How Vaccines Changed Modern Medicine

How Vaccines Changed Modern Medicine

Perhaps one of the more controversial topics and scientific milestones in the past century, vaccines have changed the landscape of modern medicine as the world knows it. Through vaccines has come the eradication of smallpox, saving more than 5 million lives a year. In 1952, Jonas Salk not only invented a vaccine to cure Polio, but offered to the public for free. Because of vaccines humans have become resistant to some of what were once considered the deadliest diseases in the world, effectively raising the average life expectancy by more than 30 years in the past century.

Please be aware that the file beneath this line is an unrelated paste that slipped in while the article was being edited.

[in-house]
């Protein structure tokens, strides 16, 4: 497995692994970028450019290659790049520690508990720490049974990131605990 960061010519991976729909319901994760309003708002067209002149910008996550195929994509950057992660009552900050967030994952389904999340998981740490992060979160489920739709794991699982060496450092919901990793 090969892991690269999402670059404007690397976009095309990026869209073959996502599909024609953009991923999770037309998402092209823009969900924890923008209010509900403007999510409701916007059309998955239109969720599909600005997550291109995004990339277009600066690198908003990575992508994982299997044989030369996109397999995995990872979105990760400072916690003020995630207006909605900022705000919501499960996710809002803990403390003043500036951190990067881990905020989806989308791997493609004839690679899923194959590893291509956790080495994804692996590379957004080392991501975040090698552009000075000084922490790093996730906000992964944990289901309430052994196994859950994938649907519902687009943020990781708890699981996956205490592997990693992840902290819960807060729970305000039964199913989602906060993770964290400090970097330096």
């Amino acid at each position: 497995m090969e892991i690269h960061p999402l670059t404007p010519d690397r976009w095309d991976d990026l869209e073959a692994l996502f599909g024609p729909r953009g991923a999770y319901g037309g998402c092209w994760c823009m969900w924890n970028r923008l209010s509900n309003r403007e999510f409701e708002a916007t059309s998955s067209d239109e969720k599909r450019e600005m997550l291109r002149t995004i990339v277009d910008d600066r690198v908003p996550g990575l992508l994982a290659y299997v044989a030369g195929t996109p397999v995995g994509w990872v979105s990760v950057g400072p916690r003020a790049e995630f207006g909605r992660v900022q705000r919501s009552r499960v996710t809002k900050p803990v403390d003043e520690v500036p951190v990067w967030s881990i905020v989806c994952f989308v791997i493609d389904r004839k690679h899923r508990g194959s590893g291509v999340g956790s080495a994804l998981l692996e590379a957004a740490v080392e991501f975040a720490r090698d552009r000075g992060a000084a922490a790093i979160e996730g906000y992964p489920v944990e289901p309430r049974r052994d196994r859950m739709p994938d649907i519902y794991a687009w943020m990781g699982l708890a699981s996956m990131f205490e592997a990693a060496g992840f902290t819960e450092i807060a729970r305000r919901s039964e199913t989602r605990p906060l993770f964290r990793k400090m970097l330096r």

Giving life to the hope of curing diseases that once devastated populations, vaccines have saved lives and prevented unnecessary death and illness. Yet, some question the integrity of vaccine ingredients and what potential effects they could have on children. In 1998 a fraudulent medical study was published in the British medical journal The Lancet, providing a link between the Measles, Mumps and Rubella (MMR) vaccine and Autism. Despite the researcher and study's loss of scientific credibility, some parents hold the idea the connection still exists. Still, what do scientists today hope to accomplish with future vaccines? Check out this playlist to inject yourself with medicinal knowledge.

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